As the situation continues, the Tuareg tribe uprising is gaining ground in the unstable north of the country - with an unfolding humanitarian crisis still of concern to the international community. It is unclear how military coup leaders are dealing with the Tuareg situation - a main reason for their ouster of President Toure. (Read more at Ghana Broadcasting)
Leader of Mali coup trained in US
(HN, 3/25/12) - A US defense official said Friday that Captain Amadou Haya Sanogo, leader of the Mali coup "received military training in the United States on several occasions". Sanogo led a renegade military unit Thursday in deposing Mali’s democratically elected president Amadou Toumani Toure just 1 month before national elections were to take place; upset at the government's handling of a Tuareg peoples uprising in the north of the country, which started in January. Patrick Barnes, a U.S. Africa Command public affairs official based at the Pentagon in Washington, DC said Sanogo, "visited the United States several times to receive professional military education, including basic officer training" as part of the "International Military Education & Training" program which the State Department funds, & foreign officers are generally selected by US Embassy officials.
Mali has been a strong US partner in efforts to deal with al-Qaeda’s affiliate in North Africa & the State Department condemned the coup, calling for restoration of democratic rule. Tho it has not suspended aid - $140 million promised this year alone - or diplomatic relations yet. However by law, the U.S. government will be required to suspend military relations with Mali because of the coup. The European Union said it would stop non-humanitarian aid, & the African Union on Friday suspended Mali’s membership. The coup claimed 3 lives, with 40 wounded. (Read more at the Washington Post)
Mali Soldiers Stage Coup d'etat
(HN, 3/22/12) - Soldiers in the Western Africa nation of Mali stormed the presidential palace of Amadou Toumani Toure on Thursday and said they had taken control of the country, just 1 month before national elections. They closed the airport in the capital of Bamako, imposed a curfew, & announced that Mali is now under the control of the military’s National Committee for the Reestablishment of Democracy & the Restoration of the State, (CNRDR). The soldiers are upset with the government because of what they says is a mishandling of an ethnic Tuareg uprising in the country’s north that began in mid-January. The rebellion grew when fighters who had supported the late Libyan leader Muammar Gaddafi returned home.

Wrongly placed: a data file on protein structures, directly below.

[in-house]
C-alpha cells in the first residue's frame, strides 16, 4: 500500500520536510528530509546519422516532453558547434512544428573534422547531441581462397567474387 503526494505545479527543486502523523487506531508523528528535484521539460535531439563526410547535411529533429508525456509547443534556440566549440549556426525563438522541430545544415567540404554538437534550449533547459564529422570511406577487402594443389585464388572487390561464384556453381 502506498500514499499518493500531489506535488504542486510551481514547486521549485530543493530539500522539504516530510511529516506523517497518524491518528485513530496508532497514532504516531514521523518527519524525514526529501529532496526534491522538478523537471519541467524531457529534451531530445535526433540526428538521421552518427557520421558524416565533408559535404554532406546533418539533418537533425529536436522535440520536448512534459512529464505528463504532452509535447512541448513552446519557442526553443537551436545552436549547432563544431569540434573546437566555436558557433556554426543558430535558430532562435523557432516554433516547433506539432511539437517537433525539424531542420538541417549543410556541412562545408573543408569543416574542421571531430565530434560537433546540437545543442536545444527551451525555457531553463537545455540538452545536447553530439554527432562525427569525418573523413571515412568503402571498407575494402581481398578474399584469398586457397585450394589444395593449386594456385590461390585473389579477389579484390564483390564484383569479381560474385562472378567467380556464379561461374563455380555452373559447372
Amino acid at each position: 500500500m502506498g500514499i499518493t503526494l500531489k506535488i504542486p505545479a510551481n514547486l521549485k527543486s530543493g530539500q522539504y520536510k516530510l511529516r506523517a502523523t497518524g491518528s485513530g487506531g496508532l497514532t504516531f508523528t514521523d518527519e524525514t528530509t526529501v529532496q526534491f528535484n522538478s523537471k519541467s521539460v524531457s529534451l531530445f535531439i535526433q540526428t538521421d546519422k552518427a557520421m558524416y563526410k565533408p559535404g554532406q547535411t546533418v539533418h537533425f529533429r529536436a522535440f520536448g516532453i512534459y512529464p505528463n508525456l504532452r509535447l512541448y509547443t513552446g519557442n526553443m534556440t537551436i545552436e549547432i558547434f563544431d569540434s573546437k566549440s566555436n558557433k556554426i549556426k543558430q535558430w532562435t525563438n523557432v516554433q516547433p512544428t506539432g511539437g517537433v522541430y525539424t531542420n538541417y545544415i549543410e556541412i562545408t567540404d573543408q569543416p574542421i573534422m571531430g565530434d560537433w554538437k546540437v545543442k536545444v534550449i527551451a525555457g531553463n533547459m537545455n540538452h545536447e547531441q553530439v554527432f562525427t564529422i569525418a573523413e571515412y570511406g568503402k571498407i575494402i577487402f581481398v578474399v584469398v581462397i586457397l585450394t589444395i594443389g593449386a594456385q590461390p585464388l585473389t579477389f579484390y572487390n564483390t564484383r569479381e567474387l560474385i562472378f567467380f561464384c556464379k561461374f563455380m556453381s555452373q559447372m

The unrest has forced tens of thousands of the country's 14.5 million people to flee the violence seeking safety in neighboring countries of Algeria, Niger, Burkina Faso, Guinea, Senegal & Mauritania, raising international fears of a humanitarian crisis. The soldiers say they "solemnly swear to return power to a democratically elected president as soon as national unity & territorial integrity are established.” The West African regional bloc ECOWAS said it “strongly condemns the misguided actions of the mutineers.” (Read more at News24)
UN refugee agency seeks $35 million to assist thousands uprooted by Mali conflict
(HN, 3/1/12) - The UN Refugee Agency (UNHCR) is appealing for $35.6 million to respond to the growing humanitarian crisis resulting from renewed fighting in northern Mali between government forces & ethnic Tuareg, Songhai, Moor & Fulani rebels. An estimated 130,000 people have been uprooted in & outside Mali since clashes resumed in mid-January & the appeal aims will cover needs of 85,000 until July inside Mali & neighbouring countries, Niger with 28,858 arrivals, followed by 22,958 in Mauritania where UNHCR has begun relocating people to the Mbera camp; & 17,499 in Burkina Faso. UNHCR has already delivered tents & relief items for 22,000 people who are currently hosted in remote arid border villages already affected by food crisis, severe drought, & the general insecurity in the Sahel region; & are in desperate need of adequate shelter, food, water & sanitation, healthcare & education. They need basic household items such as sleeping mats, mosquito nets, blankets & kitchen sets. (Read More at UN News Centre)